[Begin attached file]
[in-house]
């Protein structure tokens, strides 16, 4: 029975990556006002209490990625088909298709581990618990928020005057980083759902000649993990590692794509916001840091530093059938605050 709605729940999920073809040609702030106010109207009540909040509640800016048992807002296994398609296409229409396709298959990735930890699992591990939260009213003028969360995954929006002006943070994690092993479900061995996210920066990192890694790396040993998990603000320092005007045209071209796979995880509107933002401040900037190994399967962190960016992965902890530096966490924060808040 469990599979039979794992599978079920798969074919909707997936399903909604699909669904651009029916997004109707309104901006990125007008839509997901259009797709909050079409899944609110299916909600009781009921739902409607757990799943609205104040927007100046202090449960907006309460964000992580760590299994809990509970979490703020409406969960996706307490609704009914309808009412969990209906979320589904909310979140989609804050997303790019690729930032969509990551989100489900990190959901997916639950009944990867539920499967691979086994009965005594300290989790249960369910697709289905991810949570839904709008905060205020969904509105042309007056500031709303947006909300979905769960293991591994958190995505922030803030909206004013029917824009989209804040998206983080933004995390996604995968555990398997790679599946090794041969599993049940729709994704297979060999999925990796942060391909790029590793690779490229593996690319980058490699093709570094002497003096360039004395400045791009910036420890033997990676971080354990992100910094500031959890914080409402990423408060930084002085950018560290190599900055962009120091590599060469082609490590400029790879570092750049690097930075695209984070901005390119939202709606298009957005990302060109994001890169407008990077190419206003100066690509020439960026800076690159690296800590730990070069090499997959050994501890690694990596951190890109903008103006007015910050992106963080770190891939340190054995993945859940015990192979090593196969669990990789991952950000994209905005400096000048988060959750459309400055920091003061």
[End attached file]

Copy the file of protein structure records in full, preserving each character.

[in-house]
């Protein structure tokens, strides 16, 4: 029975990556006002209490990625088909298709581990618990928020005057980083759902000649993990590692794509916001840091530093059938605050 709605729940999920073809040609702030106010109207009540909040509640800016048992807002296994398609296409229409396709298959990735930890699992591990939260009213003028969360995954929006002006943070994690092993479900061995996210920066990192890694790396040993998990603000320092005007045209071209796979995880509107933002401040900037190994399967962190960016992965902890530096966490924060808040 469990599979039979794992599978079920798969074919909707997936399903909604699909669904651009029916997004109707309104901006990125007008839509997901259009797709909050079409899944609110299916909600009781009921739902409607757990799943609205104040927007100046202090449960907006309460964000992580760590299994809990509970979490703020409406969960996706307490609704009914309808009412969990209906979320589904909310979140989609804050997303790019690729930032969509990551989100489900990190959901997916639950009944990867539920499967691979086994009965005594300290989790249960369910697709289905991810949570839904709008905060205020969904509105042309007056500031709303947006909300979905769960293991591994958190995505922030803030909206004013029917824009989209804040998206983080933004995390996604995968555990398997790679599946090794041969599993049940729709994704297979060999999925990796942060391909790029590793690779490229593996690319980058490699093709570094002497003096360039004395400045791009910036420890033997990676971080354990992100910094500031959890914080409402990423408060930084002085950018560290190599900055962009120091590599060469082609490590400029790879570092750049690097930075695209984070901005390119939202709606298009957005990302060109994001890169407008990077190419206003100066690509020439960026800076690159690296800590730990070069090499997959050994501890690694990596951190890109903008103006007015910050992106963080770190891939340190054995993945859940015990192979090593196969669990990789991952950000994209905005400096000048988060959750459309400055920091003061």